6 Tips To Prevent Chronic Inflammation From Damaging Your Health

Stubbed toe, twisted ankle or fractured bones – these are injuries that can lead to pain, swelling and redness. This type of inflammation is nothing but normal when your body is trying to heal. It is in fact a sign that your immune system is responding and taking action at the damaged areas in your body.

However, experiencing chronic inflammation, or prolonged inflammation over periods of time, is not a good sign. Typically, normal swelling just goes away. But when it does not, it only means that your body is causing damage to itself, slowly creating tissue damage and causing detrimental health conditions.

Chronic inflammation usually goes unnoticed because it happens at the cellular level. Most people who have it usually find out about it after getting some laboratory tests done. Internal inflammation usually happens in the gut, causing symptoms like irregular bowel movements, diarrhea, bloating, gas pain, constipation, and swollen or rounded stomach and affecting your immunity as a whole. It is essentially a chemical imbalance causing a domino effect in other parts in your body.

According to Shayna Komar, licensed and registered dietitian at Cancer Wellness, eating processed food is very damaging to health. Not only is it too high in calories but it also contains too many chemicals that are precursors to certain diseases such as stroke, diabetes and even cancer. Indeed the most common cancers are triggered by environmental factors such as eating unhealthy and processed junk foods.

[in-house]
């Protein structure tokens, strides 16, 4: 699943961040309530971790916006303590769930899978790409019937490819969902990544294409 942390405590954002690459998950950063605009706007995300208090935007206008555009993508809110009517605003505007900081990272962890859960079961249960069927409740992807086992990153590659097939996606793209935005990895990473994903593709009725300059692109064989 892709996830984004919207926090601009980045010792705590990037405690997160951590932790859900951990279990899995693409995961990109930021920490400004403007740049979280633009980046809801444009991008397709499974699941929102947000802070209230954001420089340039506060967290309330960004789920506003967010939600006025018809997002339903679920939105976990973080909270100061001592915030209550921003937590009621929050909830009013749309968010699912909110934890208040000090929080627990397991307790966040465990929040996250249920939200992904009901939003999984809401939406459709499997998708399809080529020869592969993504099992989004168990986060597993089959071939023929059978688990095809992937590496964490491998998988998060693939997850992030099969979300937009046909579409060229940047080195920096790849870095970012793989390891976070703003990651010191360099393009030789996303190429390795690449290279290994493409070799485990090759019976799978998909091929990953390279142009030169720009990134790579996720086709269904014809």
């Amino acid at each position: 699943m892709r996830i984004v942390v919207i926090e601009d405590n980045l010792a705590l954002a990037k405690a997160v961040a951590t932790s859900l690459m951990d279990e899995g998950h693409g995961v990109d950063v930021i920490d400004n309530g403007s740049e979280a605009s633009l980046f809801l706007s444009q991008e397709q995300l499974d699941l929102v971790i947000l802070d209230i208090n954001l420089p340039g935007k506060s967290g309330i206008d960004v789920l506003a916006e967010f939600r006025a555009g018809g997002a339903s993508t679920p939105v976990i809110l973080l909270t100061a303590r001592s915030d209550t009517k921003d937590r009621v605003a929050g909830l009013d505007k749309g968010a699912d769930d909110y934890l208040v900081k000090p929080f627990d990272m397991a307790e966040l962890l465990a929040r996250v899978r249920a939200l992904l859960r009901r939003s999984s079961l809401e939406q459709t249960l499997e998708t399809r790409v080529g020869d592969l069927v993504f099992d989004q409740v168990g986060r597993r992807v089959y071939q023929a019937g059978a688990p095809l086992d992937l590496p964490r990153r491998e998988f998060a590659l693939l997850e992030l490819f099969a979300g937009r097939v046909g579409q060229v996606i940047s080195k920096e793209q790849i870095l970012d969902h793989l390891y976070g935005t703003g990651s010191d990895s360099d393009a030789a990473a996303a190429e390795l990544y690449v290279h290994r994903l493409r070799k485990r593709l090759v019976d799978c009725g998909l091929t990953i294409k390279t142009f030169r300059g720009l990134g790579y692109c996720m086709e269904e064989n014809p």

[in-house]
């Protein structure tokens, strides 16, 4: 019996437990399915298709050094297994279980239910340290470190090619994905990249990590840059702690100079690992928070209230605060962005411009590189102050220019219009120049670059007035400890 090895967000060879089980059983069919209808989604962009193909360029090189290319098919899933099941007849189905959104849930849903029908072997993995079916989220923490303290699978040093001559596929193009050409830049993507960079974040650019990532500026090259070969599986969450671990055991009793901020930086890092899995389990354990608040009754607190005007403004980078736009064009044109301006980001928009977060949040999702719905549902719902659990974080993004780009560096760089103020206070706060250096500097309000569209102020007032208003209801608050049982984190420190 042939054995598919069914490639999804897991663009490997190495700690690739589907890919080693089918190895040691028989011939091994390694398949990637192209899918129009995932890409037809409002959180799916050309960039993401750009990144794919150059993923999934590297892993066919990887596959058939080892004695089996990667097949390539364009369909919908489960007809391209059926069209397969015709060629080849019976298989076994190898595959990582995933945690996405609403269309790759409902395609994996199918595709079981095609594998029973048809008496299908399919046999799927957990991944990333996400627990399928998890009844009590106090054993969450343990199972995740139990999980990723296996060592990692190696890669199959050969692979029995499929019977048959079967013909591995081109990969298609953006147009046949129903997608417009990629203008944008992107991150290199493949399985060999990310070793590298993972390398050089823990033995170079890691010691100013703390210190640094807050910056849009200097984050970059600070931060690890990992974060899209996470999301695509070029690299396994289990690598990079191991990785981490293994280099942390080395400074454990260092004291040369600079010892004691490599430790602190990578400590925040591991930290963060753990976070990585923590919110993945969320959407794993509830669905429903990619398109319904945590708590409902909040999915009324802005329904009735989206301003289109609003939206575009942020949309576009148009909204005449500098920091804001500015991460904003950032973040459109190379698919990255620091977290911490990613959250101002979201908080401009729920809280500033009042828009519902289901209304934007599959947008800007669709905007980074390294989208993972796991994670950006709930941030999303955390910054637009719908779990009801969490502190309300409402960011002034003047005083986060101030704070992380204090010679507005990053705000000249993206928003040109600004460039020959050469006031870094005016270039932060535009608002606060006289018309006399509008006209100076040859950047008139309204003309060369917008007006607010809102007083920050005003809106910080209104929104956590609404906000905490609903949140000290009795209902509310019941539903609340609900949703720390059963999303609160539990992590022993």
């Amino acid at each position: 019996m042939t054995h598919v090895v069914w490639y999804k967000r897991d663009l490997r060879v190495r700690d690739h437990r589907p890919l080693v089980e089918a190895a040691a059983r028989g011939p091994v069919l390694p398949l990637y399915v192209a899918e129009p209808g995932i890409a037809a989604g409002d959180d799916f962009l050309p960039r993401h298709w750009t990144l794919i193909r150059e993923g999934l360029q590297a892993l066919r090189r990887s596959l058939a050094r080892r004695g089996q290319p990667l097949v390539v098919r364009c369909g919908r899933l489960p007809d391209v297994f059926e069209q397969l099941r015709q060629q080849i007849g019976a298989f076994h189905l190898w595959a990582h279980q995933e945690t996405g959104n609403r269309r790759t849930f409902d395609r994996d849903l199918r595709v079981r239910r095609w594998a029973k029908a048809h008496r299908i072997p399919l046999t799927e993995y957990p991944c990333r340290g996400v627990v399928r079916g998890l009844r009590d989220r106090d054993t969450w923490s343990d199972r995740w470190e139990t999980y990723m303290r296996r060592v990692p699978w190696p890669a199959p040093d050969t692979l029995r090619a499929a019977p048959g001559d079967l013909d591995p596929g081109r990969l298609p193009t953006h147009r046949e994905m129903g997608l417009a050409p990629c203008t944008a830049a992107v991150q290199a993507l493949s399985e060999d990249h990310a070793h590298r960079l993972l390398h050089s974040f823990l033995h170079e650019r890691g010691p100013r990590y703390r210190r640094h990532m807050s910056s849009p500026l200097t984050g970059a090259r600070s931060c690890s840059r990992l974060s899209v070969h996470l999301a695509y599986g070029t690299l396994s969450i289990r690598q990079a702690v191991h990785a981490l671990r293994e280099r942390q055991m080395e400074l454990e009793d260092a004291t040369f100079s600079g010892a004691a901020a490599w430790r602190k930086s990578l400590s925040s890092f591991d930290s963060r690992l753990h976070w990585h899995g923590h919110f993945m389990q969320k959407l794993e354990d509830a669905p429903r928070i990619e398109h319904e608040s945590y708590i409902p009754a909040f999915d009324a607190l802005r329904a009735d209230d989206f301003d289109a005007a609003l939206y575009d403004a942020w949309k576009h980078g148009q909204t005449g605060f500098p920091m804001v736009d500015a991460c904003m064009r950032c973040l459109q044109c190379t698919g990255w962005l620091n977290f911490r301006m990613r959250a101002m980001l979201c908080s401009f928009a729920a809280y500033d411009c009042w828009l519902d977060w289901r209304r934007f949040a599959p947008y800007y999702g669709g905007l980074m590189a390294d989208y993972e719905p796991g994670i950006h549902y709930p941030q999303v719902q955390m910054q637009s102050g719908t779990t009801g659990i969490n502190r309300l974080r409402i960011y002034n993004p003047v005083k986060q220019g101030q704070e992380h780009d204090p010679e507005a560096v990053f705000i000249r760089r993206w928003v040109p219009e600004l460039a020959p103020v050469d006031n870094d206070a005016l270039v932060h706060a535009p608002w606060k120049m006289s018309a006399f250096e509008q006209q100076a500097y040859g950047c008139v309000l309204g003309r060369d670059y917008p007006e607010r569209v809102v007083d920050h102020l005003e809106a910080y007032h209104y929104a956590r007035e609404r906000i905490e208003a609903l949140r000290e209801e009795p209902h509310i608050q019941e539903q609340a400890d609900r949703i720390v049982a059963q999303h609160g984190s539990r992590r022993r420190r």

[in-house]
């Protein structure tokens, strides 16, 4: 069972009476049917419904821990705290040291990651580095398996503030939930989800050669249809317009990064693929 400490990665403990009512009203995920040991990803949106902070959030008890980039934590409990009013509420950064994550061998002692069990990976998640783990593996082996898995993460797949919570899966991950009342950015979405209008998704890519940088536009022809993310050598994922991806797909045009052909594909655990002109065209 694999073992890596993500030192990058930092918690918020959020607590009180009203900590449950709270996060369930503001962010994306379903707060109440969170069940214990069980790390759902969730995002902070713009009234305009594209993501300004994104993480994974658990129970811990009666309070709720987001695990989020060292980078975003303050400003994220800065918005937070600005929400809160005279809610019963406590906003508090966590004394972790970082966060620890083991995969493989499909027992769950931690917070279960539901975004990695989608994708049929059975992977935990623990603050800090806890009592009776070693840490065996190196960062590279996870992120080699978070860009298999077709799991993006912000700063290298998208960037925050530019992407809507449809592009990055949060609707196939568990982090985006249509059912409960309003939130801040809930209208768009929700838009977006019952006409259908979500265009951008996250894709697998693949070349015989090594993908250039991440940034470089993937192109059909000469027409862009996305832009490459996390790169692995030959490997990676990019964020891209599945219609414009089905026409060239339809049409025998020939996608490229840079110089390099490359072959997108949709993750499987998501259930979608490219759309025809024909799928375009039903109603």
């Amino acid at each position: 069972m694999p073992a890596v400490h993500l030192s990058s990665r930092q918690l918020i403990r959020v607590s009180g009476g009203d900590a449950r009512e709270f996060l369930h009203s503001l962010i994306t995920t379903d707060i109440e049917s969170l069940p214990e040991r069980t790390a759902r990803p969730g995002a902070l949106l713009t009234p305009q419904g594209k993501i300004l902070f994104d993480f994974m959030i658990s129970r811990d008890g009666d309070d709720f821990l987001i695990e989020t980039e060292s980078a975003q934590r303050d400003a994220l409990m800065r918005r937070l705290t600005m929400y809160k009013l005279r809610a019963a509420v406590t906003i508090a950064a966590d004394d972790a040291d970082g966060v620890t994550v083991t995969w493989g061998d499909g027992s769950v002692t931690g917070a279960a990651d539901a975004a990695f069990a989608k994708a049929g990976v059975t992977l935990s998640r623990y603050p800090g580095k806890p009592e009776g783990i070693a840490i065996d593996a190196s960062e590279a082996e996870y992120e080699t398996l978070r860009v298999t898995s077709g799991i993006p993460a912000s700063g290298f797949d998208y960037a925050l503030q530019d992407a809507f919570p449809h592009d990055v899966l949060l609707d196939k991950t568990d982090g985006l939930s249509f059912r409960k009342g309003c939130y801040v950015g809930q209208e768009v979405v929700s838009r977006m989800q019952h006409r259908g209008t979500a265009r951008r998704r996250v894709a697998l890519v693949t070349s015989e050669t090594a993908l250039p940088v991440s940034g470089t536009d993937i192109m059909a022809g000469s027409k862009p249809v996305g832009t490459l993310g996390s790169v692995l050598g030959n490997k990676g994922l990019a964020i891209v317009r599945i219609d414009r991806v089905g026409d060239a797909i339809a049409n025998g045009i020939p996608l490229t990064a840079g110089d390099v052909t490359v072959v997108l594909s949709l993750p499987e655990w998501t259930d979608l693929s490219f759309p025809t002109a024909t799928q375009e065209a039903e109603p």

According to the World Cancer Research Fund and American Institute for Cancer Research, about 80% to 90% of cancers are caused by environmental factors, whilst genes also play a role in these diseases. And since genes cannot be controlled, the only factor you can watch out for is the kind of food you put inside your body.

In an effort of preventing chronic inflammation and the other diseases it can cause, below are the recommended foods you need to have inside your fridge.

Complex Carbohydrates

Stay away from simple carbohydrates such as cereals, cookies, and baked goods and instead, eat more complex carbs. They contain more nutrients your body can benefit from. Complex carbohydrates contain more fiber and therefore gets digested slowly by the digestive system. This effect gives you the feeling of fullness which means it is a good carbohydrate substitution when you are trying to lose weight.

This kind of carbohydrates are more recommended to diabetic individuals as they help manage blood sugar spikes after every meals. You can get these from beans, nuts, fruits, vegetables and whole grains. A few example of which are broccoli, quinoa, kale and wheat bread.
According to Komay, to ensure that you are eating the healthiest way possible, you need to put some variety in your diet.

Make sure to include fruits and vegetables that are deep and dark in color. The darker the color usually means there are more antioxidants which helps your body fight chronic inflammation and oxidative damage from free-radicals.